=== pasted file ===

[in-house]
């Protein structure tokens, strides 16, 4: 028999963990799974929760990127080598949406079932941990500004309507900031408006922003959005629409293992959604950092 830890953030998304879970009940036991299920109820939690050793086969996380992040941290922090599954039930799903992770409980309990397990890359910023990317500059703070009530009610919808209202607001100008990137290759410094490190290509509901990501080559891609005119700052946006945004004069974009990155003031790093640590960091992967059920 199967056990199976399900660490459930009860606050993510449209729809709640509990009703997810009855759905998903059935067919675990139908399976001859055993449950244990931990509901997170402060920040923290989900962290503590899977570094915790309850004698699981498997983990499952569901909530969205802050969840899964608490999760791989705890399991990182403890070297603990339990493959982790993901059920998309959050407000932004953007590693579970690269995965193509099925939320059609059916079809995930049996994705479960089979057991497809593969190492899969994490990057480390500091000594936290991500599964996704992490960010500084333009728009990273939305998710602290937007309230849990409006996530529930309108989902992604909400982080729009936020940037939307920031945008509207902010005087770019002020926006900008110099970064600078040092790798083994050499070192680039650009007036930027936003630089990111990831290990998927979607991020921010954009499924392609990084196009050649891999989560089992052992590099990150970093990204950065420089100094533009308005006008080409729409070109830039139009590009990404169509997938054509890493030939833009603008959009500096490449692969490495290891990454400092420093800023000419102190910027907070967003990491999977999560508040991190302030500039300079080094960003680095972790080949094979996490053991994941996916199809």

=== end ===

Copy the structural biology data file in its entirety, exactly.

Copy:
[in-house]
């Protein structure tokens, strides 16, 4: 028999963990799974929760990127080598949406079932941990500004309507900031408006922003959005629409293992959604950092 830890953030998304879970009940036991299920109820939690050793086969996380992040941290922090599954039930799903992770409980309990397990890359910023990317500059703070009530009610919808209202607001100008990137290759410094490190290509509901990501080559891609005119700052946006945004004069974009990155003031790093640590960091992967059920 199967056990199976399900660490459930009860606050993510449209729809709640509990009703997810009855759905998903059935067919675990139908399976001859055993449950244990931990509901997170402060920040923290989900962290503590899977570094915790309850004698699981498997983990499952569901909530969205802050969840899964608490999760791989705890399991990182403890070297603990339990493959982790993901059920998309959050407000932004953007590693579970690269995965193509099925939320059609059916079809995930049996994705479960089979057991497809593969190492899969994490990057480390500091000594936290991500599964996704992490960010500084333009728009990273939305998710602290937007309230849990409006996530529930309108989902992604909400982080729009936020940037939307920031945008509207902010005087770019002020926006900008110099970064600078040092790798083994050499070192680039650009007036930027936003630089990111990831290990998927979607991020921010954009499924392609990084196009050649891999989560089992052992590099990150970093990204950065420089100094533009308005006008080409729409070109830039139009590009990404169509997938054509890493030939833009603008959009500096490449692969490495290891990454400092420093800023000419102190910027907070967003990491999977999560508040991190302030500039300079080094960003680095972790080949094979996490053991994941996916199809």